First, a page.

Friday, December 24, 2010

Holy Animals Synopsis

            Holy Animals is the journey of The Reverend Hazard Flowers from his tormented beginnings as the failed child prodigy of Jesse Flowers, the head golf pro at the Portland Country Club, to his prophetic stand as the controversial Gay Moses of the Commonwealth of Virginia.  Hazard’s odyssey takes him from his father’s abusive tutelage in golf to service in the United States Navy, and divinity training at the Virginia Theological Seminary.  His marriage to the Bishop of Virginia’s only daughter catapults him to the position of Rector at St. Alban’s Episcopal Church in Charlottesville, Virginia, and a bright future of ecclesiastical preferment.

            But Hazard’s path of favoritism and family connections becomes a tortured and comical stumble through church controversy and personal difficulties, including infertility and a failing marriage.  The election of The Reverend V. Gene Robinson draws the depressed parson into the Southern spotlight as the defender of gays and lesbians.  Hazard takes this stand against the wishes of his father-in-law, a Southern moderate with eyes on national leadership of the Episcopal Church.  Hazard’s two most controversial sermons are included in the novel, and his best work as a priest of the church initiates his precipitous downfall.  Hazard loses everything that he worked so hard to achieve.  His final scene with his father-in-law is a dramatic showdown involving a golf putter (belonging to Sam Snead), destruction of church property, and Hazard’s own unedited version of Southern history.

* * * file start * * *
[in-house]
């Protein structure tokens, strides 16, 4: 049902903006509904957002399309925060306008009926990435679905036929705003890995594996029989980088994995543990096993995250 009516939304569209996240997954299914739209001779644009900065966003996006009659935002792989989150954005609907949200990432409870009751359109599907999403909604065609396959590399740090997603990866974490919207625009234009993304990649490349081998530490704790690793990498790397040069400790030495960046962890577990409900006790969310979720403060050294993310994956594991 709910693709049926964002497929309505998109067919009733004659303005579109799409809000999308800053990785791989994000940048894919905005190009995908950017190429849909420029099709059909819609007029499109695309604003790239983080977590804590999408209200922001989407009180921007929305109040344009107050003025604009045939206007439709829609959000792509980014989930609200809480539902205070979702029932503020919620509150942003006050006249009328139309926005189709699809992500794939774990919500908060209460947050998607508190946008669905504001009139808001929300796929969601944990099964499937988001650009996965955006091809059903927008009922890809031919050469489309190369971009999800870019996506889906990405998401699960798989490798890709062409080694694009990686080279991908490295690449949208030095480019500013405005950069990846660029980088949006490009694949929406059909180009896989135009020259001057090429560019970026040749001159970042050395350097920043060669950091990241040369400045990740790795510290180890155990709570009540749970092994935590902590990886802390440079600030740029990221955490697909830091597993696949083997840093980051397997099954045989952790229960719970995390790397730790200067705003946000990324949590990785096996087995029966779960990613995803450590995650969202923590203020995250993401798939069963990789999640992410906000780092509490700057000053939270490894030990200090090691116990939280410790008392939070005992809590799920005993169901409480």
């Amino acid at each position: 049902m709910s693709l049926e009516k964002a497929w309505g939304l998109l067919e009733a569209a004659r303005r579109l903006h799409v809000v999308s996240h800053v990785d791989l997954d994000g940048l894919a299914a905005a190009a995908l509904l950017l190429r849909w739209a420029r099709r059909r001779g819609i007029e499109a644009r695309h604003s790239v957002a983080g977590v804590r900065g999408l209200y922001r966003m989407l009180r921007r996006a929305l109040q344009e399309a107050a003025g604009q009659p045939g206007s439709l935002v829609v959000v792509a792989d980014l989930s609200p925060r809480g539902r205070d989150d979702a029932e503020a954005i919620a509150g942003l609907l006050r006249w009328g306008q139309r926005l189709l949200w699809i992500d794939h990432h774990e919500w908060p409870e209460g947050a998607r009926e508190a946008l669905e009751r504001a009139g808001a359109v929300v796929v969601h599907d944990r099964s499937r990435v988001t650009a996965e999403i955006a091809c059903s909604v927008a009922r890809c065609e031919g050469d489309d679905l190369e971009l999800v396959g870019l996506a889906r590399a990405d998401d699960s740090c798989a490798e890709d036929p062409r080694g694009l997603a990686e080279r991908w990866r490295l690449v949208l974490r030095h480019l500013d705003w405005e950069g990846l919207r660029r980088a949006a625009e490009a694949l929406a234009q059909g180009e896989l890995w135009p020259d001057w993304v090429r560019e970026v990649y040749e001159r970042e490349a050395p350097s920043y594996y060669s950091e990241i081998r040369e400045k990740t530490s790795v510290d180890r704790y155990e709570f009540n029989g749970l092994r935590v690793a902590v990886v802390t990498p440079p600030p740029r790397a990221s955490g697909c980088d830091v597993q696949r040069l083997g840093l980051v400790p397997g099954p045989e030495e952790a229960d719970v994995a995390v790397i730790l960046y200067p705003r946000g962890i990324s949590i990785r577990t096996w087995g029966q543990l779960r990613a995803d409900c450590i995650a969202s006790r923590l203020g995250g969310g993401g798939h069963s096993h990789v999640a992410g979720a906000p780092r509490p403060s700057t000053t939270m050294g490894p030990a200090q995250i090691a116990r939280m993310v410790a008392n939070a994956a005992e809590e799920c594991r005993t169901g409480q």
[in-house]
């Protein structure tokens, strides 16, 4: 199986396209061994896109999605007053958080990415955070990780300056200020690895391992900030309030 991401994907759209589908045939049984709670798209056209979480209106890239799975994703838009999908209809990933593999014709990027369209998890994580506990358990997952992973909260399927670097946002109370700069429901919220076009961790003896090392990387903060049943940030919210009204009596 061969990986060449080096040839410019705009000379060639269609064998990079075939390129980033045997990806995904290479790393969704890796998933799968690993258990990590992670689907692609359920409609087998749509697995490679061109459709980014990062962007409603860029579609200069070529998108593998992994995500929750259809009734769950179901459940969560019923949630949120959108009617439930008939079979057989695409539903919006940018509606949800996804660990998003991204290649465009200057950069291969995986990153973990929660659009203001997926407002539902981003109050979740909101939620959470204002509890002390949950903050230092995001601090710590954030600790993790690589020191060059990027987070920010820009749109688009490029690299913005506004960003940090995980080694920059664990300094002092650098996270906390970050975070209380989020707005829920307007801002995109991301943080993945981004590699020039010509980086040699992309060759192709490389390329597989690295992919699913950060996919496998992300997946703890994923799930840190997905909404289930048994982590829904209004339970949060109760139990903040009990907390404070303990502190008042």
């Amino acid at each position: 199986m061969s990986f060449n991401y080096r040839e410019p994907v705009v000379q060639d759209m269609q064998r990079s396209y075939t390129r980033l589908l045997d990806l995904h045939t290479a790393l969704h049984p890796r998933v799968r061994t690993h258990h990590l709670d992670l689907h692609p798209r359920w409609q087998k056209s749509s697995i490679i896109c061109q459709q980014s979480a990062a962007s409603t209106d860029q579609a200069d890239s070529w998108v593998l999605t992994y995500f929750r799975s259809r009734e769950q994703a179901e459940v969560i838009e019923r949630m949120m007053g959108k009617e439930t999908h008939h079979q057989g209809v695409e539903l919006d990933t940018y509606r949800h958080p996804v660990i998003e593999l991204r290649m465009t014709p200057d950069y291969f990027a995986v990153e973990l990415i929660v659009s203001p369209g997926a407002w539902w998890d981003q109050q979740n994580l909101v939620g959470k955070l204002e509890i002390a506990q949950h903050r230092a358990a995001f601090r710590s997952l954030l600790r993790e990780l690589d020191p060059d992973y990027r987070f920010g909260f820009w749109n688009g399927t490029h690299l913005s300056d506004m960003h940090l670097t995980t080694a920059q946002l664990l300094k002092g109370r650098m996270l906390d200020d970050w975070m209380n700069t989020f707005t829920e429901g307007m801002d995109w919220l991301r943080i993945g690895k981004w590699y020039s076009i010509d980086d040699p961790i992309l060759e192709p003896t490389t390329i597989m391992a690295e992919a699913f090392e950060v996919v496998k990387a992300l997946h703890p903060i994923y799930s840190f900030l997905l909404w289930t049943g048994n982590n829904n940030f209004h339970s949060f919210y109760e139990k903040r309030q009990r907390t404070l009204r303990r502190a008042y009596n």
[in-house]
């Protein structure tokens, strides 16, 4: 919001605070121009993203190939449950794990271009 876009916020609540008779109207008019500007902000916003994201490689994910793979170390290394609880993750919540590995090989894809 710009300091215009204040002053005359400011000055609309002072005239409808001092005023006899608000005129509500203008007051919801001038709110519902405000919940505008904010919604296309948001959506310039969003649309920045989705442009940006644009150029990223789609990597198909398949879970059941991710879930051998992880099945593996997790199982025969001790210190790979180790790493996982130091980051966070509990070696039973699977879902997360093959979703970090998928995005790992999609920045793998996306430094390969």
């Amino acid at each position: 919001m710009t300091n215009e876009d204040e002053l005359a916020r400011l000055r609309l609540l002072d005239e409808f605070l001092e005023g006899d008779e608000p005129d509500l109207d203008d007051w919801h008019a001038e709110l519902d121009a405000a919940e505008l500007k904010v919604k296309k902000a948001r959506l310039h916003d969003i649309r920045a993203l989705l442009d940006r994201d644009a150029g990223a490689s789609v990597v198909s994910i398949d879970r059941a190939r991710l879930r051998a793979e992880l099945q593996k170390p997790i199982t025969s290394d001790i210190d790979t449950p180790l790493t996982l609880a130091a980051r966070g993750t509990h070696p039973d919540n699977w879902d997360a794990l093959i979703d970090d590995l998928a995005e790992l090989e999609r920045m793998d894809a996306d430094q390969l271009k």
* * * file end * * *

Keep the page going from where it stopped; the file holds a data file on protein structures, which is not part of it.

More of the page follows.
Hazard stands with the outcast and finds himself in Dante’s deepest bunker, his ball lost in the deep woods.  As the Prologue and Book I chart the rise and fall of the Southern rector with ambitions to be a prince of the church, Book II, “The Eighteen Holes of the Garden Regained,” reclaims and restores Hazard Flowers the human being.  After his second sermon, Hazard is sent to the penalty box for church prophets at the Holy Cross monastery in New York.  In the last act of the novel, Bluevine St. Peter, a feminist doctoral student and part-time stripper, leads the wounded parson out of Dante’s woods to the rising sun of paradise.  Hazard’s own Beatrice is Sophie Zimmerman-Gold, an editorial assistant who is planning to leave the world of publishing.  Holy Animals is, in the end, an intellectual’s love story that challenges everything Hazard, and Sophie, once knew to be true.  Nick Geary, a talented boxer and an army chaplain who served several tours in Bosnia, and Brother Arnold Pethweather, a monk at Holy Cross, join the unlikely cast of characters in the climax of the novel.  The dramatic ending is a secular collision of faith healing (Hazard’s sterility), romance (Hazard and Sophie, Bluevine and Arnold), and strange Christian, and Jewish, fellowship at the monastic setting of Holy Cross.  The last chapter is the first ultrasound appointment for Hazard and Sophie. 

The novel is 322 pages long with 73,959 words. 

No comments:

Post a Comment